Toro Y Moi Touring Guitarist and Pussy Wizard Mastermind Jordan Blackmon Rolls On

Hunter-Gatherer: Friday, March 7
By Kyle Petersen
Wednesday, March 5, 2014 |
pussy wizard
Pussy Wizard’s Jordan Blackmon | photo by Tonje Thilesen

Jordan Blackmon isn’t very comfortable in the spotlight. He’s a tall, soft-spoken guy who could blend seamlessly into the tapestry of any local coffee shop, so it seems odd that he is also in fact the touring guitarist for one of Columbia’s most successful and critically adored musical exports — silky smooth bedroom funk act Toro Y Moi.

But followers of the local scene shouldn’t be surprised. Blackmon spent years demonstrating his musical prowess and versatility, bouncing through stints with the instrumental prog-pop act No Way Jose! and the sinewy post-punk trio Alaska the Tiger. His working relationship with Toro comes with equal precedent: He and ringleader Chaz Bundick have been friends since high school. 

Joining Toro was “a drawn-out process,” Blackmon recalls, explaining that he began to get more involved with the project as Bundick toured his first record, 2010’s extremely solo Causers of This.

“He was just touring by himself, and he would ask friends to come with him just to keep him from being in a car by himself all the time,” Blackmon explains. “After being unemployed for three months, I figured, ‘Whatever, I don’t have a job anymore.’ I started tour-managing him, and at the end of every tour I was like, ‘If you ever need another member ....’”

Eventually, following the 2011 release of Toro Y Moi’s second LP — the live instrument-oriented Underneath the Pine — Blackmon became the guitarist for Bundick’s touring lineup, a welcome and necessary addition to a crew that also included fellow Columbia musicians Patrick Jeffords on bass and Andy Woodward on drums. 

What: Pussy Wizard
Where: Hunter-Gatherer, 900 Main St.
When: Friday, March 7, 10 p.m.
With: Those Lavender Whales, Dear Blanca
Price: $5
More info: huntergathererbrewery.com

Despite his position in an internationally renowned indie rock band and the fact that he has been calling California (first San Francisco, then Los Angeles) home for the past six years, Blackmon’s musical heart is still very much tied to Soda City. With Toro Y Moi on an extended break while Bundick works on new material, the guitarist is spending a few weeks playing shows in the Carolinas, donning his side project nom de plume Pussy Wizard and teaming with old pals Aaron Graves and Chris Gardner.

The three founded the scrappy local imprint Fork & Spoon together, and while Blackmon’s been away, Graves and Gardner have kept up their chemistry playing with the sprightly folk-pop outfit Those Lavender Whales.

“We were all still obsessed with music being made in Columbia, even though none of us were living there [at the time],” Blackmon says of the label’s founding. Gardner and Graves have since made the town their home, and, since 2010, the label has released a stream of records on vinyl, CD and cassette, assisting an eclectic array of acts affiliated with the city, perhaps most significantly Coma Cinema’s 2011 LP Blue Suicide, which recently sold out its initial vinyl run.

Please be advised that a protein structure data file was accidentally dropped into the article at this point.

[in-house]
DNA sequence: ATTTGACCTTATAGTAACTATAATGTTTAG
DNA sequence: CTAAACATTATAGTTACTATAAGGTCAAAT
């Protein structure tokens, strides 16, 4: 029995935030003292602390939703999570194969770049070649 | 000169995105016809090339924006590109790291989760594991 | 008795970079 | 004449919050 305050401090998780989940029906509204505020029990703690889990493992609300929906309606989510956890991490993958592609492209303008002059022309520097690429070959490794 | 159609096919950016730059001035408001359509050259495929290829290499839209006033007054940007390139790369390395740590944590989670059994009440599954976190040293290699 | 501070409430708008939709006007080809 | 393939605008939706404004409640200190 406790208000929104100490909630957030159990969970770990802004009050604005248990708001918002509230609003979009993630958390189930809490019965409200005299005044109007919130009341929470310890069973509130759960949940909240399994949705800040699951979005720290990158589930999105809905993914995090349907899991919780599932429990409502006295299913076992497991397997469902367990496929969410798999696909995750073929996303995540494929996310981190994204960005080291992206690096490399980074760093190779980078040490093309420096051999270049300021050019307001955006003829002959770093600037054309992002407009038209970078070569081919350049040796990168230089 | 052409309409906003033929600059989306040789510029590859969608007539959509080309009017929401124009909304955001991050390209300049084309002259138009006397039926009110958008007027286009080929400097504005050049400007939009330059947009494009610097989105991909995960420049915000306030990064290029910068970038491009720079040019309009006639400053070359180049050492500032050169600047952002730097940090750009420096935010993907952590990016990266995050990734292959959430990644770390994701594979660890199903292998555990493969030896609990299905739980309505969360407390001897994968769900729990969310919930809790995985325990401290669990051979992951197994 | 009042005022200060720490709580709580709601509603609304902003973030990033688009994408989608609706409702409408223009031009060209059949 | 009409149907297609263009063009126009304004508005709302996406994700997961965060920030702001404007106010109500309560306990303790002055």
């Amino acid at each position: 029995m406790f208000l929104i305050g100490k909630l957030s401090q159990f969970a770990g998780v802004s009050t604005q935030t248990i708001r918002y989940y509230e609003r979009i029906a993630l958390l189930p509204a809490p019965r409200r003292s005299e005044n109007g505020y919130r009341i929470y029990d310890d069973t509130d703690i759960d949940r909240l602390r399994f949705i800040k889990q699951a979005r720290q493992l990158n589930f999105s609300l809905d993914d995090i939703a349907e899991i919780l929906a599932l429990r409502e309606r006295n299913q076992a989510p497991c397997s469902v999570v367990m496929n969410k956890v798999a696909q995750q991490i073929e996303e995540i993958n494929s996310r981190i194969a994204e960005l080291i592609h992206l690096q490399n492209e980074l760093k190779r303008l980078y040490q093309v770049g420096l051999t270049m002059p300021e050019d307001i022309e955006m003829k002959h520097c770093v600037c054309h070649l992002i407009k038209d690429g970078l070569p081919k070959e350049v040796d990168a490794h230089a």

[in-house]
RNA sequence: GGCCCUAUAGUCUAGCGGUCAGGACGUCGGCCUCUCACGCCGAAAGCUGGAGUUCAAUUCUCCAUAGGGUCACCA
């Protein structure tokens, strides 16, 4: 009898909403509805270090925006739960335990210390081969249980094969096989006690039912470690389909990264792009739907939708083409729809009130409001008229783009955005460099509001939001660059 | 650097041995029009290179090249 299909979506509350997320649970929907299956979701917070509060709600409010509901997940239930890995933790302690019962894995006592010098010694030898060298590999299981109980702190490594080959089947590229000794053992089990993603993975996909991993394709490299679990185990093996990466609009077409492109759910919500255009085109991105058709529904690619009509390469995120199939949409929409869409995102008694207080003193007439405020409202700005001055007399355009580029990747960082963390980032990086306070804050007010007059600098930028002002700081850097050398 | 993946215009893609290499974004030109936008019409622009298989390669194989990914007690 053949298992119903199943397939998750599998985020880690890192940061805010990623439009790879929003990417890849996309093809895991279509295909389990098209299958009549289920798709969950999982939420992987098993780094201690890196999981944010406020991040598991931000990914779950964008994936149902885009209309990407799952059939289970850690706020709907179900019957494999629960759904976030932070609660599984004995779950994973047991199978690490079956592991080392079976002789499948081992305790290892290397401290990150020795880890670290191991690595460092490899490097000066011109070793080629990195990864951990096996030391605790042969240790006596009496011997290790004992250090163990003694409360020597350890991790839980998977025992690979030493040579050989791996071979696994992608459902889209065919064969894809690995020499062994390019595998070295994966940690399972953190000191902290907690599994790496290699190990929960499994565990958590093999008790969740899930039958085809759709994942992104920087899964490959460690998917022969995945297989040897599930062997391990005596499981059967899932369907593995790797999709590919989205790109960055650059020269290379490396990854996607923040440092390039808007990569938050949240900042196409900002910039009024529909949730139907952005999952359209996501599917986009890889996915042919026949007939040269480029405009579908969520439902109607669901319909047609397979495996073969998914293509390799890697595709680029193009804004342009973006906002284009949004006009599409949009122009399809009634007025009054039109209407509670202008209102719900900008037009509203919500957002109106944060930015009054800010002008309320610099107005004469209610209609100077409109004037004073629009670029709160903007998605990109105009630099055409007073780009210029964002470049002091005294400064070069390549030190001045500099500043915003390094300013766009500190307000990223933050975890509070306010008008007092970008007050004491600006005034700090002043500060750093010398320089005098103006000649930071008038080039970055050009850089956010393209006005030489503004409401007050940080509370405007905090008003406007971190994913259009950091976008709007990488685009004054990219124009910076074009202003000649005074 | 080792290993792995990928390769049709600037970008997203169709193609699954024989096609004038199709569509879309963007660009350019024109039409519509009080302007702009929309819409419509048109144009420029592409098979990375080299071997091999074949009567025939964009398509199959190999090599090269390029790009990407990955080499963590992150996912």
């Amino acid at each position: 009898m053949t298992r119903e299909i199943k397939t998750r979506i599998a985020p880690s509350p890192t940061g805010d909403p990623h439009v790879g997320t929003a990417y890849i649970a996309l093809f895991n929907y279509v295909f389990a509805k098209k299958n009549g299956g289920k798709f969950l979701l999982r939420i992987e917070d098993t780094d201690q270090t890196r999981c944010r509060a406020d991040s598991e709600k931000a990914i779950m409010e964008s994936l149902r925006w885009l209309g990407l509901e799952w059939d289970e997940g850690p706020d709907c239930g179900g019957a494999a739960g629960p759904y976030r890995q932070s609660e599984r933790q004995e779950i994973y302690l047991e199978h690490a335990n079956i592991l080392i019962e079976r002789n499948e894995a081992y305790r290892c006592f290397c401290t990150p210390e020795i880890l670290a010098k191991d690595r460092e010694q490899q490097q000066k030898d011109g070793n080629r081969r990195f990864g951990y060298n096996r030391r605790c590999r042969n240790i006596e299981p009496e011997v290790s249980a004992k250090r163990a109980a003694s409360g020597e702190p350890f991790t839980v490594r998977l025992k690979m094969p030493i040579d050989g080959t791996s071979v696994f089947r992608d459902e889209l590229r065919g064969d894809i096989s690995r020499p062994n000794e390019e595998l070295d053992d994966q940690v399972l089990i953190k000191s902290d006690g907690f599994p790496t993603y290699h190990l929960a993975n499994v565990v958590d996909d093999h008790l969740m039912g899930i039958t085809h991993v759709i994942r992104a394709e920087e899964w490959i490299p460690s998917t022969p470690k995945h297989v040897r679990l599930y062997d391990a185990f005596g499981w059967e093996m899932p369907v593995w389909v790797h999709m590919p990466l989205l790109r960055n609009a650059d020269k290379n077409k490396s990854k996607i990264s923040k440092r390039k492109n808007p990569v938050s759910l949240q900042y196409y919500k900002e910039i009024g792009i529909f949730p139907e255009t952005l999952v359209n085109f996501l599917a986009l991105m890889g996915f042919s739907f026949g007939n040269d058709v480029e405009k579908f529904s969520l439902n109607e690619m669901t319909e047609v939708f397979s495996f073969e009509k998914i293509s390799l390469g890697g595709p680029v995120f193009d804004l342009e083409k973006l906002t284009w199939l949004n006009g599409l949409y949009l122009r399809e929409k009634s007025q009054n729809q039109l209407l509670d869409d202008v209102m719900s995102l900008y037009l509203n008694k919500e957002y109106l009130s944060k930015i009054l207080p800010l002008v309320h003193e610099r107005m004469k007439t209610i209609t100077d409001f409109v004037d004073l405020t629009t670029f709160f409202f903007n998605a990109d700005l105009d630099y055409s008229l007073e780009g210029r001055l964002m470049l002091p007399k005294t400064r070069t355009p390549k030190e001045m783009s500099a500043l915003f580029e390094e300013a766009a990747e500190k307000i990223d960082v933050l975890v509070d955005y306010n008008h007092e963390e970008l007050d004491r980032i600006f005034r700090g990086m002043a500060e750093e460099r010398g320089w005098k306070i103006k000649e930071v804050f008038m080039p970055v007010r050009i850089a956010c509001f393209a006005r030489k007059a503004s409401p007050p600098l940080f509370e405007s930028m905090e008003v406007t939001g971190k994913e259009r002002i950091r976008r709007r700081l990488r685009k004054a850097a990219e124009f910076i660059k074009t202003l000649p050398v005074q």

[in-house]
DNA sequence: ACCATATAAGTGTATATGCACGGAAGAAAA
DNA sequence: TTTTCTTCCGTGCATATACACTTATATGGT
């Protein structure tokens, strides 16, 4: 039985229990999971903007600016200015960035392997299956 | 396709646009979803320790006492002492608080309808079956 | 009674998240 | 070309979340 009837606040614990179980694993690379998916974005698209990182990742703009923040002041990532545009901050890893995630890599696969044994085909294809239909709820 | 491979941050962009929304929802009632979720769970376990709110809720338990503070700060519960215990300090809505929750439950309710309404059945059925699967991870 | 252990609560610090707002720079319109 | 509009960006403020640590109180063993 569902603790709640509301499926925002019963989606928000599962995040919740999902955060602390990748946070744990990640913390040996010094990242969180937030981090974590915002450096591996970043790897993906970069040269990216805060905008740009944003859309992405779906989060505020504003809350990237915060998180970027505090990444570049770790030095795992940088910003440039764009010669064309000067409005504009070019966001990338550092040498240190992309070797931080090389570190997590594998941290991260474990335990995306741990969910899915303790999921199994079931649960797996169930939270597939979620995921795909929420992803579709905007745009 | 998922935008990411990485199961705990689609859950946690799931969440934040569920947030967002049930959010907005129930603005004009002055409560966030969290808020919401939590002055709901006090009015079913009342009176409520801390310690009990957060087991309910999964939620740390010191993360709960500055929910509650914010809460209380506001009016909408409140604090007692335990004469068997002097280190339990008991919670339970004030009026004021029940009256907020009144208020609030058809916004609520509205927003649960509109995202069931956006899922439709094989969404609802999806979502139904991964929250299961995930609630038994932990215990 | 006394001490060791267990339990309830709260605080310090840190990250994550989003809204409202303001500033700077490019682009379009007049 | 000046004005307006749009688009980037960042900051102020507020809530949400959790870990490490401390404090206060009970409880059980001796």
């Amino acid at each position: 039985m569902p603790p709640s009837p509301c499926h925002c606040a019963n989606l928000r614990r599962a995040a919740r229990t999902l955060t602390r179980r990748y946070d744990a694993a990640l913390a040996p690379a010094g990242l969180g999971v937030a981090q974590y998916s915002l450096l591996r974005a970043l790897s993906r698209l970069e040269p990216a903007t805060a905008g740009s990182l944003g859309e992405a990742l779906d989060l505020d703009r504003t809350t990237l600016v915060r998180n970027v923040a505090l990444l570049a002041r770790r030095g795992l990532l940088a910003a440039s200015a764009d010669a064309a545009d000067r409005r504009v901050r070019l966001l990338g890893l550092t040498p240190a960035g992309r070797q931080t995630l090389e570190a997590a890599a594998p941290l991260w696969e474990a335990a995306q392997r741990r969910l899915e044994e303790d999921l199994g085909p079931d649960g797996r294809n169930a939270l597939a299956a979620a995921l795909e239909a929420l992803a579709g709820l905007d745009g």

In an odd way, these regional dates, which also include former Free Times music editor Patrick Wall on guitar, represent the first time Blackmon has presented his own creative efforts in a live setting for quite a while. Since the disbanding of Alaska the Tiger in 2007, Blackmon has only sporadically played solo shows, although he’s continued to release music online in a trickle. In 2012, when he swapped out his Brave Horatius moniker for Pussy Wizard, a name inspired by his own whimsical drawing of a wizard riding a cat, he seemed to be spurred on again, dropping two EPs — F.J.V. 1 and ABRACOOLDADBRO — in under two months.

“It was kind of to the point where I was taking myself too seriously, and the idea of what I was supposed to sound like or what the songs were supposed to sound like,” Blackmon says. “I would take forever to write music, and I would always be dissatisfied with the way it sounded.”

The other impetus, of course, was the feeling that he might stagnate as a hired-hand in Toro. “The Toro tours are always a blast, but I guess I was afraid of not having a [creative] outlet,” Blackmon says. “I could just as easily be content to wait for Chaz to record something and me to learn it because it’s all so much fun to play” — which is what he did for most of 2013.

But despite his anxiety over releasing his material, the lo-fi recordings that comprise both Pussy Wizard and Brave Horatius are quite compelling, moving smoothly from distorted guitar-riff nuggets like “Black Eyes” to an eerily beautiful re-reading of the Eagles’ “I Can’t Tell You Why.” Throughout, Blackmon’s versatile guitar and keyboard abilities shine through the cheap production, betraying his love for late ’80s and early ’90s college rock from the likes of Sebadoh and Guided by Voices, while his earnest but still off-beat songwriting bares resemblance to the early works of Bright Eyes or pretty much anything by Elliott Smith.

For all these efforts, though, Blackmon still prefers to play in a group, which makes this current tour all the more exciting.

“All the stuff I’ve done by myself, I’ve always been really slow sometimes, and it always feels really imperfect,” he says. “But when you find the right group of people where there’s creative chemistry, it just feels effortless, and a lot of fun.” 

More than anything, though, he just feels inordinately lucky to be playing music for a living. His own work might not yet have achieved the renown it deserves, but his current existence is something close to a dream.

“Middle school me is really proud of myself,” Blackmon quips. “I’m not a professional skateboarder, but ....”

Let us know what you think: Email music@free-times.com.

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